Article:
31 Days to Scare ~ Castle Rock (Teaser)

Synopsis: Based on the stories of Stephen King, the series will intertwine characters and themes from the fictional town of Castle Rock.

Release Date: TBA 2018

Thoughts: Ever since the first announcement for Castle Rock was released in February 2017 the entire production has been shrouded in mystery.  From J.J. Abrams (Star Wars: The Force Awakens and known to be a producer with a Midas touch) and author Stephen King (Gerald’s Game), this Hulu series teased intertwining tales that took characters/events/ideas from King’s canon and gave them new life as residents of Castle Rock, Maine.  Any King fan will tell you the fictional town plays a part in nearly every one of his novels and I’m downright fascinated to see what they’ve come up with.  Boasting solid stars like Sissy Spacek (Carrie), Terry O’Quinn (The Stepfather), Scott Glenn (The Bourne Legacy) along with rising names like Jane Levy (Don’t Breathe), André Holland (Selma), and Bill Skarsgård (IT), this feels like it’s either going to be right on the money or all smoke and no fire.  After this first full trailer, I smell payola for all involved.

Movie Review ~ 10 Cloverfield Lane

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The Facts
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Synopsis: After getting in a car accident, a woman is held in a shelter by two men, who claim the outside world is affected by a widespread chemical attack.

Stars: Mary Elizabeth Winstead, John Goodman, John Gallagher Jr.

Director: Dan Trachtenberg

Rated: PG-13

Running Length: 105 minutes

TMMM Score: (8/10)

Review: Boosted by a bold teaser trailer that left audiences riddled with questions, 2008’s Cloverfield was a fairly genius example of how the right marketing could create all the buzz that was needed to guarantee a healthy debut at the box office.  I mean, they didn’t even give the title of the film away…which drove audiences to fire up their Dell laptops and do some old fashioned sleuthin’ to find out more about the found footage flick. Was it a disaster movie? Was it a monster movie? No one really knew until the film was released…and was a bit of a dud in my book.  Undone by its hype, the hand-held filmmaking churned my stomach and lackluster plot developments frustrated way more than it frightened.

Fast forward to January of 2016 when Paramount revealed the trailer for 10 Cloverfield Lane…a mystery film that somehow managed to fly so far under the radar that even the most tapped in film fans were thrown for a loop.  In this day and age of spoiler heavy early reviews, I’d classify that as a not-so-minor miracle…so my first reaction was respect more than anything else.  Then I remembered how I felt going into Cloverfield and instantly started to lower my expectations so the buzz bar wouldn’t be raised too high.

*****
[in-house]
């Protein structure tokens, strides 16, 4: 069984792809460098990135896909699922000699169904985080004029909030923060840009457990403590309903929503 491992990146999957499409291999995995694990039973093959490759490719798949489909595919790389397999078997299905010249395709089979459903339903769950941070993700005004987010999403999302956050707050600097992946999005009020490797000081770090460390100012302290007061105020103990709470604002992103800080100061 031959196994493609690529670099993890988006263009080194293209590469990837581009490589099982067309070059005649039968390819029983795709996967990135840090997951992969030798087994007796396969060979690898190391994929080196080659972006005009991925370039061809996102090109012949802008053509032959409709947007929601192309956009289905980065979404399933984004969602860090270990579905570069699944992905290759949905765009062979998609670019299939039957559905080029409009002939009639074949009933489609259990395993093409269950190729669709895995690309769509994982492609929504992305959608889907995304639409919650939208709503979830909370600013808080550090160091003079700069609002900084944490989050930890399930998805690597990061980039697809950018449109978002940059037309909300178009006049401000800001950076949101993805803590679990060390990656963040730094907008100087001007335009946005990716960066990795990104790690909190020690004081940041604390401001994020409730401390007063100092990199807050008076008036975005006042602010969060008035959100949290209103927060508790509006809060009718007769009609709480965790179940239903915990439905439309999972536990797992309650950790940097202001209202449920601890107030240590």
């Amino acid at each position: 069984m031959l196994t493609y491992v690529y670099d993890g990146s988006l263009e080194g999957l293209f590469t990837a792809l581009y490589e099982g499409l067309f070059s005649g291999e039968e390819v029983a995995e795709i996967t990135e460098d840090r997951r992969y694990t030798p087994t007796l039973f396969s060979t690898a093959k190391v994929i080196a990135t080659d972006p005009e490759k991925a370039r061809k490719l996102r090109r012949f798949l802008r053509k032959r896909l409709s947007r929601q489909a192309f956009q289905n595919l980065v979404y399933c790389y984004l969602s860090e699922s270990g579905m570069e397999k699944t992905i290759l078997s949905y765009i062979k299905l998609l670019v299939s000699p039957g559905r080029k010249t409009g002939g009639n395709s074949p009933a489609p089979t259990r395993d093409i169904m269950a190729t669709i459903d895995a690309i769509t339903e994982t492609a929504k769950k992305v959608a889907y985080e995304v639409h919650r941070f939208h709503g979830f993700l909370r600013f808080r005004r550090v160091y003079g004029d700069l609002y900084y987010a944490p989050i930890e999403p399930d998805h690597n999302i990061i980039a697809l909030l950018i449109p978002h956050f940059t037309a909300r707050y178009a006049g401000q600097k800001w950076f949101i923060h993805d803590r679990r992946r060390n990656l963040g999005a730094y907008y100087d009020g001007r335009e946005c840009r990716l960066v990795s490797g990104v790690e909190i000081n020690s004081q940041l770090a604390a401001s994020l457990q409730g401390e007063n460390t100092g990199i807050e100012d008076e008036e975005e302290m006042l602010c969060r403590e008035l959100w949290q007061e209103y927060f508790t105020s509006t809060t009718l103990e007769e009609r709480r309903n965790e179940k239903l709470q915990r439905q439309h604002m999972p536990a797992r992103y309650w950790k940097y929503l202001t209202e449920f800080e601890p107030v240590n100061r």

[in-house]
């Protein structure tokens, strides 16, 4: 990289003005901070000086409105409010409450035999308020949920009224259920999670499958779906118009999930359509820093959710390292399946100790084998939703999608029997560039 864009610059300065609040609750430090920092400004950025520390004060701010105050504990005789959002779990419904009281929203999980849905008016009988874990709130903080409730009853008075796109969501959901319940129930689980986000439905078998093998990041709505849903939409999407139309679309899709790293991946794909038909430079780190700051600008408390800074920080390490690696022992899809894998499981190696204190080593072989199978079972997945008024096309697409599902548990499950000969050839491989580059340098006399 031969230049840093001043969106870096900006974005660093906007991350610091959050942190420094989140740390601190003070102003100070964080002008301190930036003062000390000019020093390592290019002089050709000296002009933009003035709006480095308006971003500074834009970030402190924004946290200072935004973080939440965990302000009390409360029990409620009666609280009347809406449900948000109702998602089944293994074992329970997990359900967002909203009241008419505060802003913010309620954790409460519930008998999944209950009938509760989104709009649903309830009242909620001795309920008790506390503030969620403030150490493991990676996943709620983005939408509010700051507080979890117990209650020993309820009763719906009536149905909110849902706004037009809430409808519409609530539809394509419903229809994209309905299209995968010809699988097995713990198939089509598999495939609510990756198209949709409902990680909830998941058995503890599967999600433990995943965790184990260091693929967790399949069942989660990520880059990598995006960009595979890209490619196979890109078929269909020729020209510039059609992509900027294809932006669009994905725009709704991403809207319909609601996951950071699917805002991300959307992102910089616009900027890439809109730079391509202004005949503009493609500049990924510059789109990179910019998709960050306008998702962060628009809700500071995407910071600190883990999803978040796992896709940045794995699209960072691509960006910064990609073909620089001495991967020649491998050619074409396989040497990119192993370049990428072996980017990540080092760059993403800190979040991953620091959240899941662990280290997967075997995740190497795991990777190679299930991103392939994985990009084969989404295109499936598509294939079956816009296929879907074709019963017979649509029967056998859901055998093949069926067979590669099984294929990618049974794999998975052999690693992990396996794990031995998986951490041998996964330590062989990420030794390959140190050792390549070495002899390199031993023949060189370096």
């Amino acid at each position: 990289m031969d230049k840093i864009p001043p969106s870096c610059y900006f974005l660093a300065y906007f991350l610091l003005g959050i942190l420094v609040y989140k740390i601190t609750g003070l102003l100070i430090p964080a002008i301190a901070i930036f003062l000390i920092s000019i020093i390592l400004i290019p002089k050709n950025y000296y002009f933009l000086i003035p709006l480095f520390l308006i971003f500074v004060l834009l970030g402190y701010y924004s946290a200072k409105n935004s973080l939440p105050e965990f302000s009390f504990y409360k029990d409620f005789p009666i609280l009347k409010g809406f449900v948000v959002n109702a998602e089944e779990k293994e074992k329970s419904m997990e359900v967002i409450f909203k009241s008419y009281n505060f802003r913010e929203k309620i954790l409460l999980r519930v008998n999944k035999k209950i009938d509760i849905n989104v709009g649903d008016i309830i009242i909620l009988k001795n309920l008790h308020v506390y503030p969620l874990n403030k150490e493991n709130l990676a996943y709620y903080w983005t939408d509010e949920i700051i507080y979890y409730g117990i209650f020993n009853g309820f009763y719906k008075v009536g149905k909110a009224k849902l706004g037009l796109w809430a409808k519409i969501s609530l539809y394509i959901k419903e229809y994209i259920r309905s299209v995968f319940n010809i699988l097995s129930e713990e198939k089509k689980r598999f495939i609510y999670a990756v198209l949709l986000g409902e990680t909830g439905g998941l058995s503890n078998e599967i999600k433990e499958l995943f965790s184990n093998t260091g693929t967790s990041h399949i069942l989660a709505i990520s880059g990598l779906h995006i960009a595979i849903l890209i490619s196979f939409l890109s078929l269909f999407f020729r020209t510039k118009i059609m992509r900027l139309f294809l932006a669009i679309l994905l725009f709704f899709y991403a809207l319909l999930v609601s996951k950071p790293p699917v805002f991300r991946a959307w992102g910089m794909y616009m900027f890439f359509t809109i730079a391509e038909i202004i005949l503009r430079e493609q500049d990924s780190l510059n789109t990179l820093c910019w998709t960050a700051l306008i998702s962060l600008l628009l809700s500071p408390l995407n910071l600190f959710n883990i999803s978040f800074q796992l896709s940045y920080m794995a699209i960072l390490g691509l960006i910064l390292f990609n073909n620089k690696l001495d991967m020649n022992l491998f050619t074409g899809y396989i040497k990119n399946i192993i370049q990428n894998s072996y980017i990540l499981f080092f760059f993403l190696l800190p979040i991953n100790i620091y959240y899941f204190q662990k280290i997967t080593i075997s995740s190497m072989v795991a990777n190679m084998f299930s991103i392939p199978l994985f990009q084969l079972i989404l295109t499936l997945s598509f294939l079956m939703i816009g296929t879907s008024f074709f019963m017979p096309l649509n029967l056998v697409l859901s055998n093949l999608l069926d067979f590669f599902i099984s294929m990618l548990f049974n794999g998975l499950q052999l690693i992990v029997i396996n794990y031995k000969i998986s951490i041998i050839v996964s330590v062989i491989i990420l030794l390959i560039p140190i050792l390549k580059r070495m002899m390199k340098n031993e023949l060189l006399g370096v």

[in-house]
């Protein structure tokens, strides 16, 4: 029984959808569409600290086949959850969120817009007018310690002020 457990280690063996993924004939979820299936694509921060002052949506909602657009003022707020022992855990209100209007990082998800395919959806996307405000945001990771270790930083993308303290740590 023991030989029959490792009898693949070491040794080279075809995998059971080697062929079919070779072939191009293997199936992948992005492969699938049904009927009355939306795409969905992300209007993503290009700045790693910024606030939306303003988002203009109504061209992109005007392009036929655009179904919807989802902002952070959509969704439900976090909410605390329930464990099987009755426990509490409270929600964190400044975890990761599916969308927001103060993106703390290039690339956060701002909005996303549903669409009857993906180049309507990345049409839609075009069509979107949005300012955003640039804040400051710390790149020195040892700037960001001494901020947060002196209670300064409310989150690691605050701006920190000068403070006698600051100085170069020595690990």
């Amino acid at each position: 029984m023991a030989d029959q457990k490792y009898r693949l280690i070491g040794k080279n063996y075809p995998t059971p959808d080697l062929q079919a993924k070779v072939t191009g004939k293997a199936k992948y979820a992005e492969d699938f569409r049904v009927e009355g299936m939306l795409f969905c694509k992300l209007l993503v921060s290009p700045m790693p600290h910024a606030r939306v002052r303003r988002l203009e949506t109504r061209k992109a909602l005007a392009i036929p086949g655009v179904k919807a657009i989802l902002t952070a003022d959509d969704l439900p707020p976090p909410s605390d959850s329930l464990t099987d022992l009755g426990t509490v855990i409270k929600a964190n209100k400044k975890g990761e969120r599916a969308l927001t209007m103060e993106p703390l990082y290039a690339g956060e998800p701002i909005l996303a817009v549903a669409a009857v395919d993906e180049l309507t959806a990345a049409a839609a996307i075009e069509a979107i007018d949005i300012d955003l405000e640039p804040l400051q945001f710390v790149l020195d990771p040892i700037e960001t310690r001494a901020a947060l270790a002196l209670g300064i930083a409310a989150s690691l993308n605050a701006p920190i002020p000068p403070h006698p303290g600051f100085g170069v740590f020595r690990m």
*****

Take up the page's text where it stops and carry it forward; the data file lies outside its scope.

So…before we go on…it’s next to impossible to talk about 10 Cloverfield Lane without going into certain details that may be considered minor spoilers. I’m going to do my best to keep it vague, but for those sensitive souls out there (you know who you are) tread carefully.

Ok?

Ready?

The first question you’ll want an answer to is wondering if this is indeed a sequel to Cloverfield.  Yes…and no.  I’d call it a sequel adjacent, related to events from the previous film but very much with its own story to tell.  This is both a good thing and a bad thing because the script was rewritten to fit into the same universe and it feels like it…especially in the third act when it becomes almost an entirely different film.  I’m getting ahead of myself though…

Michelle (Mary Elizabeth Winstead, The Spectacular Now) is running away…from what we’re not sure.  It could be her heard but not seen boyfriend (listen closely and see if you can pick out his Oscar nominated voice) or it could be life in general…we don’t know and it ultimately doesn’t matter.  After being involved in a violent automobile accident, she wakes to find herself chained to a wall in an underground bunker presided over by Howard, a twitchy survivalist (John Goodman, Argo, Flight) that makes sure she knows he’s her savior.  There’s a wicked whiff of Misery at play in these early scenes as Michelle comes to terms with her good Samaritan (or captor?) and the rules he has for life under the ground.

Why are they holed up there you may ask?  Well if you believe Howard there’s been an attack that’s left the world above ground in a desolate state of fallout that will take years to bounce back from. Do you trust Howard, though?  That’s the question Michelle and another shelter mate Emmett (John Gallagher, Jr) are troubled by the more time they spend in confinement and the more discrepancies they find in Howard’s version of events.  And with that, I think we’re at a good place to stop and let you find out for yourself the truth behind it all.

Made for a fifth of the budget of Cloverfield, the $5-million-dollar movie is a handsomely produced bit of entertainment that has its fair share of genuine shocks and out of left field developments. My jaw dropped more than once at what transpires, creating a giddy sense of old school movie-going fun that few films seem interested in tapping into.  If there are a few hokey moments, there’s enough good will generated to forgive some sloppy storytelling and iffy effects (though none as dreadful as the ones you’ll find in London Has Fallen) that don’t mar much of the overall experience.

With only eight actors listed in the credits, the film simply wouldn’t have worked as well without its cast, namely Goodman, creepy-as-all-get-out without doing much more than giving Winstead a once-over with his eyes.  Winstead, nicely plucky as a heroine that isn’t perfectly formed into a cookie-cutter robot is interesting to watch and a viable actress to root for even if we can tell she has some hidden backstory that may make us like her less if the situation was different.